How accessible are you to your constituency with respect to picking up their concerns and getting appropriate feedback?
Thank you. That is an interesting question. Well let me go back and tell you how I ran my campaign. I campaigned on three cardinal points- one, effectiveness, two, accessibility, and three, responsibility. These were the three cardinal points I ran my campaign. The federal constituency which I represent which is called the great Ikwuano-Umuahia, the quality and calibre of people that make up the constituency are enough for you to know that if you are here to represent them you just cannot do anything less because if you do you are running a risk. My federal constituency is the place where the first (military) Head of State in this country came from; the first premier of the Eastern region, Michael Okpara also hailed from; we have had so many governors- the Paul and Emeka Omeruos, ministers – like Vincent Ogbulafor, Enelamah, just name them. So if by the Special Grace of God you find yourself being pushed forward by these people, it means you must be effective. And I promised that and I am working to continue to deliver on that.
I also said since it is by the power of their thumb that I arrived at the National Assembly I have to remain accessible. When I hired my Secretary I told the lady this office is the office of the people of Ikwuano-Umuahia and when they come in here to see me please let them in. I know I am keeping to that. When I go home, I am accessible. People visit me; I go to visit people; I attend their ceremonies- child dedication, burials, whatever it is. And that is why I don’t spend my weekends in Abuja. I also made the promise that I will be responsive to the needs of my constituency according to my resources; according to my ability. That I am also doing because it is a privilege to represent hundreds of thousands of people particularly such a very high profile federal constituency.
Let me tell you, the phone number I used when I served at the United States Embassy many years ago before I came as an Adviser to the former Speaker here in the National Assembly that is the same phone number that I am using. After the elections some people would come and make a claim saying ‘I tried I didn’t get you I know you must have changed your number and I say change which number?’ This is the number I have and I am sticking with. So I have to remain effective and accessible because it is only when you are accessible that your constituency will be able to convey to you their concerns and legitimate aspirations which they will like you to push forward; and I am responsive to their needs according to the resources that are available to me.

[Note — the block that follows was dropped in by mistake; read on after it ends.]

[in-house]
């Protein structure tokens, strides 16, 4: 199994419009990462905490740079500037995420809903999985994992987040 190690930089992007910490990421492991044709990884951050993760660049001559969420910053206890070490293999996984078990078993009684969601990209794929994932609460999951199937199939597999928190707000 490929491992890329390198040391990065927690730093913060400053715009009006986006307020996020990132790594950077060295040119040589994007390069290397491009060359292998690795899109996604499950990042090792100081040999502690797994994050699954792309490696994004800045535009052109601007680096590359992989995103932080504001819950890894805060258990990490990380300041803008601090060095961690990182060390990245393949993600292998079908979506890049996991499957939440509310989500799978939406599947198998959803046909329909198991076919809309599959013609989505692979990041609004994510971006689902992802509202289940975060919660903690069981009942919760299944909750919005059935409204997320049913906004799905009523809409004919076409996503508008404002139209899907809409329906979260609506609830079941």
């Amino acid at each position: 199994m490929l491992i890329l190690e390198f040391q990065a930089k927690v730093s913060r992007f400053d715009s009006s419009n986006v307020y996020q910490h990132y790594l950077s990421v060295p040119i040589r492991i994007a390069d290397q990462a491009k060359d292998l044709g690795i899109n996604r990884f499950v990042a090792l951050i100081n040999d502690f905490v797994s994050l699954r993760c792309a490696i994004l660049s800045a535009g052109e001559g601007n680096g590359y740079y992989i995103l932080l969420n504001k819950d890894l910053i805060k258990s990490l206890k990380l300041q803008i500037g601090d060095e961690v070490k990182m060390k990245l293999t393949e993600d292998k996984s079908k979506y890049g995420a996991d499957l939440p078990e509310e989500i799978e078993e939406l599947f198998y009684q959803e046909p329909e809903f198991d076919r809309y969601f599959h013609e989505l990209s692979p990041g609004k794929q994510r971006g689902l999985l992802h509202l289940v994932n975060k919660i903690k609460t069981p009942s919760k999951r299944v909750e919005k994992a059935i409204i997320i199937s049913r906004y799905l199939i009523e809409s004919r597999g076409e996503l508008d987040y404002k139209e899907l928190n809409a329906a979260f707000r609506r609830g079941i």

How would you rate the House of Reps in the last one year from the perspective of being a member of the PDP, the minority party?
The 8th House of Representatives is a complex one in the sense that what used to be the ruling party is now the opposition and what is now the ruling party used to be the opposition party. That’s one. And there was the issue of who was being put forward by the ruling party and who was not to emerge as presiding officers in both house of the National Assembly. These things had their roles but eventually members of the House of Reps exercised the power of their votes during the election and elected Rt. Hon. Yakubu Dogara as the Speaker. It was a tough election with a slim margin. So initially there were these challenges of going forward- -is the ruling party in agreement and all that?
However, the House has consolidated in spite of these; there is unity and we are working as a family; the House is productive and focused. In terms of performance, this House under the leadership of Rt. Hon. Yakubu Dogara has performed outstandingly well and the pieces of evidence to support my assertions are all over the place. This House in spite of the fractions that happened initially has been able to pass 94 bills; we have been able to move well over 500 motions and only about 15 of those motions were negative.